Essays on Mental Illness. Today’s story is from a dear friend of mine who has a passion for bringing awareness to the issue of mental illness. Jane Alexander experienced trauma at a young age, and was diagnosed with bipolar disorder as an adult. But Jane persevered and wants us to know that peace is possible, even with the challenges we face in life. Caroline S. Cooper
PEACE IS POSSIBLE
A STORY OF TRAUMA AND MENTAL ILLNESS
by Jane Alexander
As a teenager I remember our mother saying, “don’t we have a nice family?”, as she smiled at my father, my siblings and me. This took place during dinnertime, while she stood with her hands on the back of the kitchen chair. Because of our father’s work schedule, or his illness, our mother became the disciplinarian in our family. She was a loving, nurturing person to all of us, and probably the strongest woman I knew. She held the family together, even after our father had started to battle addiction and depression.
Our father had enlisted in the Army Air Corps (at age 18 or 19) during World War II, as a bombardier. He was in the 8th Air Force, flying 25 missions over Europe. I am convinced that this experience was a contributing factor in his mental illness and addiction.
When he was 49, our father took his own life. I was 16, my sister 18, and my brother 14. He was in such great emotional pain, he could no longer endure it. This traumatic event impacted my life and possibly contributed to my own emotional trials as an adult.
“Traumatic experiences can have a significant impact on a child’s future behavior, emotional development, mental and physical health.”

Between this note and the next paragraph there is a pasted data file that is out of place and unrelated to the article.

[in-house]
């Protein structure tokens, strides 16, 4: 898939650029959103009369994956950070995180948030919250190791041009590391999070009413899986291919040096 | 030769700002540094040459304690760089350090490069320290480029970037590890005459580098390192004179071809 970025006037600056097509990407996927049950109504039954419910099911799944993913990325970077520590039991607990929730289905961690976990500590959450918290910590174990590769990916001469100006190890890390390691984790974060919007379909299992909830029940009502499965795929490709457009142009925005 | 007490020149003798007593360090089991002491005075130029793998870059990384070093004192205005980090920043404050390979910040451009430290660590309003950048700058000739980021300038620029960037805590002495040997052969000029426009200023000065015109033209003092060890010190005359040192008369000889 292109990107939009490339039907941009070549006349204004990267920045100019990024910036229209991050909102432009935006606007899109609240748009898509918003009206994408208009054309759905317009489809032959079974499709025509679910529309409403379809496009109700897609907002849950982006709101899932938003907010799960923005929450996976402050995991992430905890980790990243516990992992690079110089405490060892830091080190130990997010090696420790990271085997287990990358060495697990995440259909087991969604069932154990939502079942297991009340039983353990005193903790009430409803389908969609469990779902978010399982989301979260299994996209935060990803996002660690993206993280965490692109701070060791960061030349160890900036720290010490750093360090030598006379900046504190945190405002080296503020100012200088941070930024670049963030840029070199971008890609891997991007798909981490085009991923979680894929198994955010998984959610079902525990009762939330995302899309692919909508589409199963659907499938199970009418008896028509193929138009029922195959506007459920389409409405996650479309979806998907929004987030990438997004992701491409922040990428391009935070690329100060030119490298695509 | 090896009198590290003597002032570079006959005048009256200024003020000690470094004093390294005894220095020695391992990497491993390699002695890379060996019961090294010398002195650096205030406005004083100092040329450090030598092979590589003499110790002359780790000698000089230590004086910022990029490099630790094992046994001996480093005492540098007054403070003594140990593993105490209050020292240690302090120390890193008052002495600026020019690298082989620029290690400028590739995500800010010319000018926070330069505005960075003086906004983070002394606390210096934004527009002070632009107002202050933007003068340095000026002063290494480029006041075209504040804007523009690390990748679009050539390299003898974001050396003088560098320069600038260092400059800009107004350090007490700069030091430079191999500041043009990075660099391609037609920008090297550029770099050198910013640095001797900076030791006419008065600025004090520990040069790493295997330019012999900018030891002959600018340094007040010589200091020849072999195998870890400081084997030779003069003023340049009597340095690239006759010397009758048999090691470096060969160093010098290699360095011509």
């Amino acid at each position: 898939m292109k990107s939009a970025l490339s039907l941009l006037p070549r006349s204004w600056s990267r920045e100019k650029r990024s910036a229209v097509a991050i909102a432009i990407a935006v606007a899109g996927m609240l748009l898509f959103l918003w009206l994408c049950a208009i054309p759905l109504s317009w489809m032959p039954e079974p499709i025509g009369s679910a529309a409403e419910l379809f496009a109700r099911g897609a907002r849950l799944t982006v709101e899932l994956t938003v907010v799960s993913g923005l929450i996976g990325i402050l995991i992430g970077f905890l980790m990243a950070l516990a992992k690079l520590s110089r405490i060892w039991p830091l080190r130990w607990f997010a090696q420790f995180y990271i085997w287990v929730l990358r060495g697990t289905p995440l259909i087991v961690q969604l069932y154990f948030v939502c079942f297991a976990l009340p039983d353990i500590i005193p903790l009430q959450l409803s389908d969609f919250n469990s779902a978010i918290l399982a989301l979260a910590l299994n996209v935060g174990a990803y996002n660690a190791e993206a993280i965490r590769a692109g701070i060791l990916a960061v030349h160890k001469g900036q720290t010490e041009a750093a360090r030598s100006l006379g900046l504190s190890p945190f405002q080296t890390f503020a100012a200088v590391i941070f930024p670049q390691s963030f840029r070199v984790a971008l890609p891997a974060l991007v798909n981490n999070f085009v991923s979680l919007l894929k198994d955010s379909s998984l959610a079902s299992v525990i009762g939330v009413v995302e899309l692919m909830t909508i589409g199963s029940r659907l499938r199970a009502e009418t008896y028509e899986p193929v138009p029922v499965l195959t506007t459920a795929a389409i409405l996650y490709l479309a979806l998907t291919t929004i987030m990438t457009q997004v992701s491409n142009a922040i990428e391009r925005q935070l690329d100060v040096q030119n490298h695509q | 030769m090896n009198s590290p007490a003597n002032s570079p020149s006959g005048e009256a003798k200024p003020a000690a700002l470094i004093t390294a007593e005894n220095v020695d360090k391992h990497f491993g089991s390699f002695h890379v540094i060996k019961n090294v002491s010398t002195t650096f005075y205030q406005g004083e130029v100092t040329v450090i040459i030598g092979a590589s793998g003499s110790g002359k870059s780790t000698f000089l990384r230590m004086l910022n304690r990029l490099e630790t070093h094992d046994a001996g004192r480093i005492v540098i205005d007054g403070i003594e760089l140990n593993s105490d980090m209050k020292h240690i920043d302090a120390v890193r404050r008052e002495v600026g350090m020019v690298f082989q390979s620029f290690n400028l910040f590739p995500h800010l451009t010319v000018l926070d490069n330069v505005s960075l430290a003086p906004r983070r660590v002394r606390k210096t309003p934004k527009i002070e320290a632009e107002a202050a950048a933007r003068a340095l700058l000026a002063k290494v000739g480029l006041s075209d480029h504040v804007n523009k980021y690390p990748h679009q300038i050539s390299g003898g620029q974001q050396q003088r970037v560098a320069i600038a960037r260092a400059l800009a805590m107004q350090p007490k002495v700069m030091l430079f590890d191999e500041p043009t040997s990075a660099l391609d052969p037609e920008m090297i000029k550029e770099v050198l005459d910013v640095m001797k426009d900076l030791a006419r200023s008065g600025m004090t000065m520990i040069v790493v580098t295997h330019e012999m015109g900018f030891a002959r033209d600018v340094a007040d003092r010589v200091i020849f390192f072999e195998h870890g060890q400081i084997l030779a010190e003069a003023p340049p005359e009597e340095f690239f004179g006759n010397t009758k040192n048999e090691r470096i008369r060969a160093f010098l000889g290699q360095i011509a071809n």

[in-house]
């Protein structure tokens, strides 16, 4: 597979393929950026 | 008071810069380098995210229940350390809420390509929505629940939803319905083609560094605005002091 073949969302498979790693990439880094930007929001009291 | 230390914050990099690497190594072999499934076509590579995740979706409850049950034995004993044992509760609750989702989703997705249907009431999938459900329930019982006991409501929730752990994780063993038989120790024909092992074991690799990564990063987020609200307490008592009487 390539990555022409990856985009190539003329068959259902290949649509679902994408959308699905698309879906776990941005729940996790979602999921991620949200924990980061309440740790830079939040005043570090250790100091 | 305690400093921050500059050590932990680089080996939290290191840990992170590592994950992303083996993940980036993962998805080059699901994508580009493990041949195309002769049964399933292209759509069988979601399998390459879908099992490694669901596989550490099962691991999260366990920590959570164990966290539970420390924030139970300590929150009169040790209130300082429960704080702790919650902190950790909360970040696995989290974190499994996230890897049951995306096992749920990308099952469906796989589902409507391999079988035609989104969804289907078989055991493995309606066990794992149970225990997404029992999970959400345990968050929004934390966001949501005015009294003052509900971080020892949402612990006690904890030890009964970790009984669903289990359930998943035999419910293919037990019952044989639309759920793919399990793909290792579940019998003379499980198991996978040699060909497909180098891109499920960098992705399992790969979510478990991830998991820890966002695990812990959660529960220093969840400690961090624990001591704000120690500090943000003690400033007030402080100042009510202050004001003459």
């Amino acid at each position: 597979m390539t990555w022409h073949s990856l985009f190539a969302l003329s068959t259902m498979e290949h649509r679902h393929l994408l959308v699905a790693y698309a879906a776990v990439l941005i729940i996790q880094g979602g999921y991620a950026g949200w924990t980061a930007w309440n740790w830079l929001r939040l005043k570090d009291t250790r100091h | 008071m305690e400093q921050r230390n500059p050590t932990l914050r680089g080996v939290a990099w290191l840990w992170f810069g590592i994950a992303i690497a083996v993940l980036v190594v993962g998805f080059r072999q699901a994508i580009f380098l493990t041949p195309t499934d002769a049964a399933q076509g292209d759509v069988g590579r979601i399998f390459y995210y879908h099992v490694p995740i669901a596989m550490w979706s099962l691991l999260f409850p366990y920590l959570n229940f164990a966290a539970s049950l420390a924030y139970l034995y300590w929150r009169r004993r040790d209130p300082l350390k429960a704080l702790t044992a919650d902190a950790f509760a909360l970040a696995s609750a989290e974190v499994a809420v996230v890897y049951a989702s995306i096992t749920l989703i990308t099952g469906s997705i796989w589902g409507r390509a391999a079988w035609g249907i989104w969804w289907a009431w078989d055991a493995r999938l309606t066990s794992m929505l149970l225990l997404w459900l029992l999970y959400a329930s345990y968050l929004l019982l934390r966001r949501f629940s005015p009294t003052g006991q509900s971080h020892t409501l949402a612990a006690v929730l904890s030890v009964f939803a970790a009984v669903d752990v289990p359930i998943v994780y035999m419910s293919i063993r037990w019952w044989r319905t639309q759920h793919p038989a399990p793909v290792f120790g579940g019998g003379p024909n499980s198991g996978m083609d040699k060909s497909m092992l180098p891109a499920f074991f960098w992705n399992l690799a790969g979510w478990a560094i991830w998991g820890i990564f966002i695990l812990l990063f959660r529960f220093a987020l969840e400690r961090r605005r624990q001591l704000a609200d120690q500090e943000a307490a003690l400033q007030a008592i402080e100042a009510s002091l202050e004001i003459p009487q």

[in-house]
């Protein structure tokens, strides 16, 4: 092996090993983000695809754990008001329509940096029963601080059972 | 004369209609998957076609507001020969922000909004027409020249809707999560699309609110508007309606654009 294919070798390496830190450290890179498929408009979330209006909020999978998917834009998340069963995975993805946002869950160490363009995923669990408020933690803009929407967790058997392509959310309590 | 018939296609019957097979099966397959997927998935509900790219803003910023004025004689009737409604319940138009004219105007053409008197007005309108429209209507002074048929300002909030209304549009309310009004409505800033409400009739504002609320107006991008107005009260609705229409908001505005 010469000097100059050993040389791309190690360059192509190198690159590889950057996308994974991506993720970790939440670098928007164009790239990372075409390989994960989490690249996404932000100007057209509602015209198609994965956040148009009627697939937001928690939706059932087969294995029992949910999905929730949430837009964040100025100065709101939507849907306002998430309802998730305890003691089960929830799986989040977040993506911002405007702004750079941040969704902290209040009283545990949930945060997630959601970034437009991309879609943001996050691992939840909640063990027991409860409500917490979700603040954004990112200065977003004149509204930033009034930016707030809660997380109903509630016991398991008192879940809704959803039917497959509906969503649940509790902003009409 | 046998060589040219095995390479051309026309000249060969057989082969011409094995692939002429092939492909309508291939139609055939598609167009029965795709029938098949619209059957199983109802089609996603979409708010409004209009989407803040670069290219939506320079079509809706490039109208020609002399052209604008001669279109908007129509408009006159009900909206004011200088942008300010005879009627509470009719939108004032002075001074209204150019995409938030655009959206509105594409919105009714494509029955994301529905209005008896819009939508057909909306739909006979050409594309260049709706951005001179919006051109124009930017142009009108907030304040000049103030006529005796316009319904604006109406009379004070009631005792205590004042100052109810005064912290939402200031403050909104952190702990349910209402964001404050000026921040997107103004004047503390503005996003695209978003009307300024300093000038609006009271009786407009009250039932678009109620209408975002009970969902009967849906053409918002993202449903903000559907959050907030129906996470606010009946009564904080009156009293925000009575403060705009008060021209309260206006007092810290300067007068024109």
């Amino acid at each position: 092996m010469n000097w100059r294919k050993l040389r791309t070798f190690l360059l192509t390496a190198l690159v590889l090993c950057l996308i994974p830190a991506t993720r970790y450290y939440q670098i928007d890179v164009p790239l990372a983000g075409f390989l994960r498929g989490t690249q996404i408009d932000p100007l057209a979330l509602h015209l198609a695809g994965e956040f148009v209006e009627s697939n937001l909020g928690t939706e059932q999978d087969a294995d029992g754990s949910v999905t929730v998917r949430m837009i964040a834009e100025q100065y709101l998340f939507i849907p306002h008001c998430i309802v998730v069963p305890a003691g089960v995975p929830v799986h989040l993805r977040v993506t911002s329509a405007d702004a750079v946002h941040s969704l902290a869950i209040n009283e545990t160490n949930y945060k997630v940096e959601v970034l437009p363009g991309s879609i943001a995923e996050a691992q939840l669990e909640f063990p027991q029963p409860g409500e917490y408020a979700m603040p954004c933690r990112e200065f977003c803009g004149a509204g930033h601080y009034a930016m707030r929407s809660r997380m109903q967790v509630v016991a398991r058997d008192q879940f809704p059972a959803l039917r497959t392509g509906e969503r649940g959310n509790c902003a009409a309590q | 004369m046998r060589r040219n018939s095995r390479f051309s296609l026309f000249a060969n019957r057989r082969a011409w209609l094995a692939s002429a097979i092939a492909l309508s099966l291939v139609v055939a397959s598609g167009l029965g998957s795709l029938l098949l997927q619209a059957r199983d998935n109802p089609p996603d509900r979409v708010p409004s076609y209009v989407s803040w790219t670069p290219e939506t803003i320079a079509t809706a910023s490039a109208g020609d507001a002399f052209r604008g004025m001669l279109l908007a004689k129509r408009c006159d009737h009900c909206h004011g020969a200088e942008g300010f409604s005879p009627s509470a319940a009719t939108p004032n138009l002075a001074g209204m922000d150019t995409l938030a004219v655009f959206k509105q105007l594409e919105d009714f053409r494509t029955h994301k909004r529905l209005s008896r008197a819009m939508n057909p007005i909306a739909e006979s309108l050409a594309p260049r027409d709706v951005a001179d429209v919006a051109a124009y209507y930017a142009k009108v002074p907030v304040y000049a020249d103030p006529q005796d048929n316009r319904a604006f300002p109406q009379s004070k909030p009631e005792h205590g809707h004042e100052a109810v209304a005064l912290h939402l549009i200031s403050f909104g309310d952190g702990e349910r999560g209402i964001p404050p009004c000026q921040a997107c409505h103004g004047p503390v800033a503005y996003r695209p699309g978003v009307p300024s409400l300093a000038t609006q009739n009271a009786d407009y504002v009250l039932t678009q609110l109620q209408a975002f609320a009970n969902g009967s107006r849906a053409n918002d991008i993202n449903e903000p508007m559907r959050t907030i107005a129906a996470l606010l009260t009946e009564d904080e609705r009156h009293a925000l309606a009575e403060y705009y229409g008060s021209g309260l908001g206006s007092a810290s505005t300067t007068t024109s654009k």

Missouri Department of Mental Health, Early Childhood Mental Health http:dmh.mo.gov.healthykids/providers/trauma.htlm
After I had worked for nearly 20 years as an x-ray technologist, I started experiencing low back pain. At six feet tall, this can be a disadvantage in the hospital business. I decided to try steroid injections. The first injection was of no benefit, but the second one resulted in a steroid rage (while I was on the job). I felt I had superhuman strength, and I could say or do anything. The rage became a psychosis, and there I was in the emergency room. After a few hours, I was transported by ambulance to Cushing hospital in Leavenworth, Kansas. Never in my life, have I been through anything so harrowing. I woke up in a psychiatric ward, wondering where I was, and all I could do was recite the 23rd Psalm.
Psalm 23: A Psalm of David.
The Lord is my shepherd; I shall not want. He makes me to lie down in green pastures; He leads me beside the still waters. He restores my soul; He leads me in the paths of righteousness For His name’s sake. Yea, though I walk through the valley of the shadow of death, I will fear no evil; For You are with me; Your rod and Your staff, they comfort me. You prepare a table before me in the presence of my enemies; You anoint my head with oil; My cup runs over. Surely goodness and mercy shall follow me all the days of my life; And I will dwell in the house of the Lord forever.
Psalm 23, New King James Version (NKJV), The Holy Bible
After five days at Cushing hospital, I was released, and back to work a few weeks later. My behavior was very erratic; from manic, to depressed, to an occasional rage. No doctor at that time, could seem to prescribe an effective medication. Four months later, I was terminated. I lost my job because of a mental illness (bipolar disorder). With the exception of losing both of our parents, I have never known such anguish.
Ten years have gone by, and a lot has changed in my life. I survived through the pain and am sharing this story to encourage others. There are resources that offer help. Mental health professionals, support groups and some Christian support groups are available in most areas. There is hope for people to recover and be sustained in recovery. Peace can be found even through trauma and mental illness.
And the peace of God which passes all understanding ,will guard your hearts and your minds through Christ Jesus.
Philippians 4:7, NKJV, The Holy Bible